Readers will recall that after Doug Ford was first elected, he quickly cancelled the 2019 scheduled increase in the minimum wage from $14 to $15. It stayed down until it finally rose to $16.50 in October 2023. So, it is a Ford government policy that is keeping worker’s wages artificially low. And to date, Ontario has never recovered from Premier Ford’s multi-year delays.

The Conservative government is holding Ontario workers’ wages down. The government knows their wage and employment policies are letting Ontarians down miserably. No matter how hard Ontarians work or how many hours they work every week, many thousands just can’t bring home a cheque that will help them make ends meet and stave off true hunger.

And that, my friends, is something Premier Ford can rectify. Ontario workers should be paid wages that will not see them getting further and further behind the economic eight ball, month after month, year after year. And everyone should be entitled to sick days. Staying home helps to prevent the spreading of viruses and respects the well-being of coworkers and customers. But the reality is that workers just can’t afford to lose a day’s pay for sickness.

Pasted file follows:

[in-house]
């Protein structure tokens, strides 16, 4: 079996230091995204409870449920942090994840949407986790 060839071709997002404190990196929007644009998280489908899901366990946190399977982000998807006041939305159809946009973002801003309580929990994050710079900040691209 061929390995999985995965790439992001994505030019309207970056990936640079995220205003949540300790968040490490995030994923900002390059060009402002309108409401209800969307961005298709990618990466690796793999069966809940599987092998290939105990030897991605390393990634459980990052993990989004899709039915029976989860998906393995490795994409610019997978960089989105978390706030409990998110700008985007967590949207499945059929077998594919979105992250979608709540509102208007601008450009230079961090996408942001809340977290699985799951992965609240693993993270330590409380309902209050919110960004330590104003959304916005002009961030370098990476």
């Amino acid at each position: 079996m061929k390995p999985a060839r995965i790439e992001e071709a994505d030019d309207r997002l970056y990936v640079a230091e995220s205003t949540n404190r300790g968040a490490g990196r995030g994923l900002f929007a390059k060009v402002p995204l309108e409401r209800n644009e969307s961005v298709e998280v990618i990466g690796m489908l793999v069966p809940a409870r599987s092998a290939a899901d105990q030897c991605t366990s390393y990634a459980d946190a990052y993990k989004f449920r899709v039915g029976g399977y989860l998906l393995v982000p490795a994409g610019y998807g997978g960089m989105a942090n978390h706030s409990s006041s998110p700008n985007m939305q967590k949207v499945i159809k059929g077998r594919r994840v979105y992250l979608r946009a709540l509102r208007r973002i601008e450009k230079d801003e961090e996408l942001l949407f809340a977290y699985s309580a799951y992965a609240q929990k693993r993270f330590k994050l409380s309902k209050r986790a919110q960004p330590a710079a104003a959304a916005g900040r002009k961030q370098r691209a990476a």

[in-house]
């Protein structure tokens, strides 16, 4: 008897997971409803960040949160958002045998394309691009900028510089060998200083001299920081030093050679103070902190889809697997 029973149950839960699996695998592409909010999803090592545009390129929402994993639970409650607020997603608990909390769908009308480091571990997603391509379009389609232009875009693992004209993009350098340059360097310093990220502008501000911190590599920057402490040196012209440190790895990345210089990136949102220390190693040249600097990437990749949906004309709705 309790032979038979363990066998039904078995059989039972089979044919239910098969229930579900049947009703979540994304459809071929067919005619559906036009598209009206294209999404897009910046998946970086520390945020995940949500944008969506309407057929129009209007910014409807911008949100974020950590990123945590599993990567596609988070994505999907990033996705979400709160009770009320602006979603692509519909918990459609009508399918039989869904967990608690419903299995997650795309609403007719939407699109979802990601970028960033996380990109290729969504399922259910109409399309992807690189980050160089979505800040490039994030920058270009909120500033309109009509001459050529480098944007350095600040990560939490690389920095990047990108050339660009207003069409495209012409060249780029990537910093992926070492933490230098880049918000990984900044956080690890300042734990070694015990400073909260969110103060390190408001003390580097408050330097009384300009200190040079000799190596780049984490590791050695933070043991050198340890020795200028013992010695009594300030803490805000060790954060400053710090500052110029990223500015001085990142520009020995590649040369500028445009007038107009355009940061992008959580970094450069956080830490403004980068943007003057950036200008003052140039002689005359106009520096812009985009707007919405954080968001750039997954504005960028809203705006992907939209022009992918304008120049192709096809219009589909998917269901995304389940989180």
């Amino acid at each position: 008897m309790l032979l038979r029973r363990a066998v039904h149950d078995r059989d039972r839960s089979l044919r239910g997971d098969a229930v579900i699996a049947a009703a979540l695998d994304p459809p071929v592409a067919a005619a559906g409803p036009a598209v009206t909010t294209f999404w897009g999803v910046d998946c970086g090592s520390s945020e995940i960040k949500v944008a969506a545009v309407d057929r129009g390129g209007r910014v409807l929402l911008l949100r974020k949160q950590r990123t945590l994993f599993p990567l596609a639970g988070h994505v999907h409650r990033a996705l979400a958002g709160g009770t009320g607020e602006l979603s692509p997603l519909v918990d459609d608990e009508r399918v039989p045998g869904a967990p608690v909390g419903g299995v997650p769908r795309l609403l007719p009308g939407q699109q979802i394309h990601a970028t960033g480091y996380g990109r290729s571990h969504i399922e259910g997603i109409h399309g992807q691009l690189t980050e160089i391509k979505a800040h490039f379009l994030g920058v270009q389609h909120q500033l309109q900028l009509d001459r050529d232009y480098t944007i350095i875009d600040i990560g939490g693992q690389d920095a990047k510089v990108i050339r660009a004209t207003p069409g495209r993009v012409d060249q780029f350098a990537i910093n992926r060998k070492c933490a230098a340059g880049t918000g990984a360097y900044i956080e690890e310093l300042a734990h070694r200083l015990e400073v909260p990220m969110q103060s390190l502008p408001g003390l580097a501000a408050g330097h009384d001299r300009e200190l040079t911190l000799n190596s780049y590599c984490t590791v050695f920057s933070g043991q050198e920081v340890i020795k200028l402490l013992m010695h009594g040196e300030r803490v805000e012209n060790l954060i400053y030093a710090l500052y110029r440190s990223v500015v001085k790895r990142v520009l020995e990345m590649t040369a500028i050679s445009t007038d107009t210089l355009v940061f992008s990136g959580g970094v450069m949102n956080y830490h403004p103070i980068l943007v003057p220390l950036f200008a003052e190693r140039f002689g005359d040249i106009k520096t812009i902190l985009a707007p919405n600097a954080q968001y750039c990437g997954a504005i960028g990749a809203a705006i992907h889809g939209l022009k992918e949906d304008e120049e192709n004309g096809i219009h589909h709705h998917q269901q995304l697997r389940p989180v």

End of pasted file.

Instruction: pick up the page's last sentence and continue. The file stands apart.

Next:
Food banks were never intended to be a long-term food supply for Ontario families and seniors. They are primarily staffed by volunteers and are supported by generous donations of non-perishable goods or money from caring people and businesses in the community. Honestly, the current rate of use is just not sustainable.

But for now, put aside the politics and theory. That can wait for another day. All of us can make a difference today in the homes of people in our community. The children down the street should not be heading off to school hungry, and the senior next door should not have to go to bed hungry, cold or wanting. We can’t give all the time. But if we commit to doing what we can as often as possible, we can make a real difference in the lives of people we know. Donating a jar of peanut butter, a box of cereal, or a package of pasta is excellent. It is easier still to make a monetary donation so the food bank can take inventory of what is needed and take advantage of bulk buying and deals from food suppliers.

Remember, if we each give a little, we all give a lot. Please do your best to give generously to our food banks this holiday season.

As always, please feel free to contact my office about these issues or any other provincial matters. You can reach my constituency office by email at or by phone Toll-free at 1-800-831-1899.      

Michael Mantha MPP/député